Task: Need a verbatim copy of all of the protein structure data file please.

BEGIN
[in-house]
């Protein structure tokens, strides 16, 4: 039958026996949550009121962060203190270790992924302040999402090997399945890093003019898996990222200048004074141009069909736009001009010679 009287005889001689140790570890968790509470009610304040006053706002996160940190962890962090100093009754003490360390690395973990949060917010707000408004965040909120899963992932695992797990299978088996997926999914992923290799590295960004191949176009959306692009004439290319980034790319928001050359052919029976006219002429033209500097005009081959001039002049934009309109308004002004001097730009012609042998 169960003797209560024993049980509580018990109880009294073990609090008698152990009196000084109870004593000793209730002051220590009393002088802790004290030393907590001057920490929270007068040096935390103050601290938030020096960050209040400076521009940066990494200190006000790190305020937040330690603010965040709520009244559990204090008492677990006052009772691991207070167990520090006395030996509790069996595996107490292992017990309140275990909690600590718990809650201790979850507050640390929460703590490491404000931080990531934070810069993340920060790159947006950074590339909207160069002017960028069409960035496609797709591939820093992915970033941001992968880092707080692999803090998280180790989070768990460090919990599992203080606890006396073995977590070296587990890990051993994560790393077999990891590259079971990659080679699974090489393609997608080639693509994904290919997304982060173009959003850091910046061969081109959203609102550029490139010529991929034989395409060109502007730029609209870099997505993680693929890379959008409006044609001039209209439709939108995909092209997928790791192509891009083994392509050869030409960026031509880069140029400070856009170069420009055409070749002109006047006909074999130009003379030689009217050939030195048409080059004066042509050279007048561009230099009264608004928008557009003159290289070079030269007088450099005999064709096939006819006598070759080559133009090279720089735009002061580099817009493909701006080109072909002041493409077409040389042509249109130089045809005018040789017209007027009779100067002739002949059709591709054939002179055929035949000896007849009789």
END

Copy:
[in-house]
């Protein structure tokens, strides 16, 4: 039958026996949550009121962060203190270790992924302040999402090997399945890093003019898996990222200048004074141009069909736009001009010679 009287005889001689140790570890968790509470009610304040006053706002996160940190962890962090100093009754003490360390690395973990949060917010707000408004965040909120899963992932695992797990299978088996997926999914992923290799590295960004191949176009959306692009004439290319980034790319928001050359052919029976006219002429033209500097005009081959001039002049934009309109308004002004001097730009012609042998 169960003797209560024993049980509580018990109880009294073990609090008698152990009196000084109870004593000793209730002051220590009393002088802790004290030393907590001057920490929270007068040096935390103050601290938030020096960050209040400076521009940066990494200190006000790190305020937040330690603010965040709520009244559990204090008492677990006052009772691991207070167990520090006395030996509790069996595996107490292992017990309140275990909690600590718990809650201790979850507050640390929460703590490491404000931080990531934070810069993340920060790159947006950074590339909207160069002017960028069409960035496609797709591939820093992915970033941001992968880092707080692999803090998280180790989070768990460090919990599992203080606890006396073995977590070296587990890990051993994560790393077999990891590259079971990659080679699974090489393609997608080639693509994904290919997304982060173009959003850091910046061969081109959203609102550029490139010529991929034989395409060109502007730029609209870099997505993680693929890379959008409006044609001039209209439709939108995909092209997928790791192509891009083994392509050869030409960026031509880069140029400070856009170069420009055409070749002109006047006909074999130009003379030689009217050939030195048409080059004066042509050279007048561009230099009264608004928008557009003159290289070079030269007088450099005999064709096939006819006598070759080559133009090279720089735009002061580099817009493909701006080109072909002041493409077409040389042509249109130089045809005018040789017209007027009779100067002739002949059709591709054939002179055929035949000896007849009789």